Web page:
- Last Updated on 07:51 AM 08/01/12
- BY Danielle Vaughn
Watch out Halifax County! Feral hogs are on the loose, and they’re posing a threat to local livestock, cropland and forestland, according to Virginia Cooperative Extension Agent Jason Fisher.
“Wild feral hogs are the next big item on the horizon to wreak havoc on farmland as they are very destructive. There are currently active populations just over the N.C. border and in Halifax County,” Fisher said.
This new area nuisance has prompted the Virginia Department of Game and Inland Fisheries to host a seminar entitled “ Feral Hogs in Virginia: What We Know and Why We Care” on Monday, Aug. 20, at 6:30 p.m. at the Scottsburg Volunteer Fire Department.
Wildlife Biologist Dan Lovelace said the wild hogs have made their way to Halifax County in two ways.
Pigs escaped from their owners, were never recovered and breeded in the wild to
become feral, Lovelace said.
Another way occurred when people brought them in from other states to turn loose on their property so they could hunt them.
Feral hog populations are not large in Virginia, not just yet, Lovelace said. Larger populations can be found in the Tidewater and Culpeper areas.
Although populations are small here, feral hogs still present a threat to this area, Lovelace said.
Feral pigs threaten cropland and forestland because they root and grub, tearing up the ground for food.
“This can destroy young seedlings and other wildlife habitats,” he added.
Feral hogs also threaten cornfields and prey on ground nesting birds like quail and turkeys.
Feral pigs have been known to carry diseases that can infect humans and domesticated livestock and animals.
Feral hogs can carry pseudo rabies and not be affected by it.
However, pseudo rabies can significantly affect domestic pigs if infected resulting in pig abortions and piglet deaths. The disease particularly affects young pigs, Lovelace said, noting pseudo rabies causes a high death loss in piglets less than four weeks old.
Adult pigs don’t usually die when exposed, but they can develop a fever and upper respiratory inflammation.
Pseudo rabies also affects cattle, horses, dogs, cats, skunk, rats and mice.
Humans are not affected by pseudo rabies, Lovelace said.
Swine brucellosis is another disease wild hogs are known to carry that affects their reproductive tract and can lead to pig abortion, stillborns, weak pigs, infertility and lameness in pigs.
Brucellosis does not transmit to other wildlife, but this disease can affect humans.
“Those who contract the disease may experience flu-like symptoms,” he said, emphasizing the importance of using latex gloves and washing hands thoroughly with soap when dealing with or butchering feral hogs to keep from contracting the disease.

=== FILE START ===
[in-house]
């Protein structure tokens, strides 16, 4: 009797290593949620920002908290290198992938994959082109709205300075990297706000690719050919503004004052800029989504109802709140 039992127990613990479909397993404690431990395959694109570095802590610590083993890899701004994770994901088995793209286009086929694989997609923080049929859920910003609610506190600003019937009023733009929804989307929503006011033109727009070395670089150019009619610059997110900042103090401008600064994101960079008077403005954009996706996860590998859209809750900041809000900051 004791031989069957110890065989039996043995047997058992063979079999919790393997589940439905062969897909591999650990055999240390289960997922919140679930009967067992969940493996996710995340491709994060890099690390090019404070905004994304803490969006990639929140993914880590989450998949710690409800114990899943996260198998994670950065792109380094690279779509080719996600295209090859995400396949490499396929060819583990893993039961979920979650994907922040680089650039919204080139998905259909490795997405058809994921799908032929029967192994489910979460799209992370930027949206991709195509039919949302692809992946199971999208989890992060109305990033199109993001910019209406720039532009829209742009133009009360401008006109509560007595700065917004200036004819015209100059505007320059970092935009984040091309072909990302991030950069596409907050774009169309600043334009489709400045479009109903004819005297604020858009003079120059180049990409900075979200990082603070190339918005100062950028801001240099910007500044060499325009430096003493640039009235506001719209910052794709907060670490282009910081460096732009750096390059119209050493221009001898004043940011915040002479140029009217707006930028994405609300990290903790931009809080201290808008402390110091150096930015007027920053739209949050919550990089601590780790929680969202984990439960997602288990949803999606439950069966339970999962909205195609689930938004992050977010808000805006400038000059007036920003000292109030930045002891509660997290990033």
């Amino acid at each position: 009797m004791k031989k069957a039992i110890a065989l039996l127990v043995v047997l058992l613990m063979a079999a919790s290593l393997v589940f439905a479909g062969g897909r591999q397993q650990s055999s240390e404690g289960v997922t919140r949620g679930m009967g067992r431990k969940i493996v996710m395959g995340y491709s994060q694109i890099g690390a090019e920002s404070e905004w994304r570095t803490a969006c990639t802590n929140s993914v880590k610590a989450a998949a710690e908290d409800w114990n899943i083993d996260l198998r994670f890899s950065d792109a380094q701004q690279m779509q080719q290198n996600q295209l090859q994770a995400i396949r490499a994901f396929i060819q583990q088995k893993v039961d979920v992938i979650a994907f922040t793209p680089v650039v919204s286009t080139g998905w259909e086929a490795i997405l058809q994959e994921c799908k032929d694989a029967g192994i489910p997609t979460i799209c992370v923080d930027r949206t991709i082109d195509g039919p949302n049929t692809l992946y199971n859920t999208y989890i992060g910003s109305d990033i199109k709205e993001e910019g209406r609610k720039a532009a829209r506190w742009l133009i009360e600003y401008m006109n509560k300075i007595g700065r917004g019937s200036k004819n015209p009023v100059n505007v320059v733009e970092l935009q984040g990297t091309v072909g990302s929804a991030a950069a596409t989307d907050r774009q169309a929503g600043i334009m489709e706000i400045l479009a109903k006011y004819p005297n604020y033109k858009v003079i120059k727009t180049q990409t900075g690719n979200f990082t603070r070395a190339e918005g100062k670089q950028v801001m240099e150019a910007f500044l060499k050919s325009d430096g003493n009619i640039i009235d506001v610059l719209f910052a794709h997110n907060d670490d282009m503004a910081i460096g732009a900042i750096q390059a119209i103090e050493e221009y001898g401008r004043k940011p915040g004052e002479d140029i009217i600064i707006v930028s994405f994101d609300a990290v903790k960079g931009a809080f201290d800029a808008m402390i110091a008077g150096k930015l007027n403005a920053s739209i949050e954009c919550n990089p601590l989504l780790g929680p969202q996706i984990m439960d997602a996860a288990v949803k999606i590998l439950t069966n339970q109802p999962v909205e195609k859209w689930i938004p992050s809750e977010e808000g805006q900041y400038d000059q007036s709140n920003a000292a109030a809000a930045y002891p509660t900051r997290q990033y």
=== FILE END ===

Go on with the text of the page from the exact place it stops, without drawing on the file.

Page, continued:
“It is also important to clean and cook the meat thoroughly before consuming. The fatality rate for this disease is low for humans, but the disease is often prolonged,” he added.
The Department of Game and Inland Fisheries is taking every measure possible to ensure feral hogs do not become established in Virginia and encourages the harvest of as many of these animals as possible, according to the Department of Game and Inland Fisheries 2012-2013 Hunting and Trapping in Virginia Regulation Digest.
Once present and reproducing, feral hogs are nearly impossible to eradicate.
It is illegal to release hogs into the wild in Virginia, according to the Hunting and Trapping in Virginia Regulation Digest.
Lovelace asked anyone experiencing problems with feral hogs on their property to contact the Virginia Department of Game and Inland Fisheries or the local extension office in Halifax.
These agencies will assist in trapping the wild hogs, he said. Hogs are considered a nuisance species and can be killed or trapped at anytime.
However, Lovelace said baiting is illegal in Virginia after Sept. 1.
Baiting attracts feral hogs giving them a food source and promotes their survival and breeding.
Virginia Department of Game and Inland Fisheries Terrestrial Program Manager Glen Askins and District Wildlife Biologist Aaron Proctor will discuss the topic of feral hogs in more detail during the Aug. 20 seminar in Scottsburg.
Lovelace said the men will talk about the history and location of hogs in Virginia, the risk and problems associated with free ranging hogs, current laws concerning hogs in Virginia and future management consideration.
Lovelace and Fisher urge the public to attend this seminar to learn more about feral hogs in this area.
For more information, contact the Virginia Department of Game and Inland Fisheries at 434-525-7522 or visit the following websites:
• USDA-Wildlife Services Feral Swine Facts
• SCWDS data base on feral swine populations
http://www.uga.edu/scwds/dist_maps.htm (select feral swine from the list provided)
http://www.uga.edu/scwds/topic_index.html#F (scroll down to “wild swine” for list of numerous briefs and articles)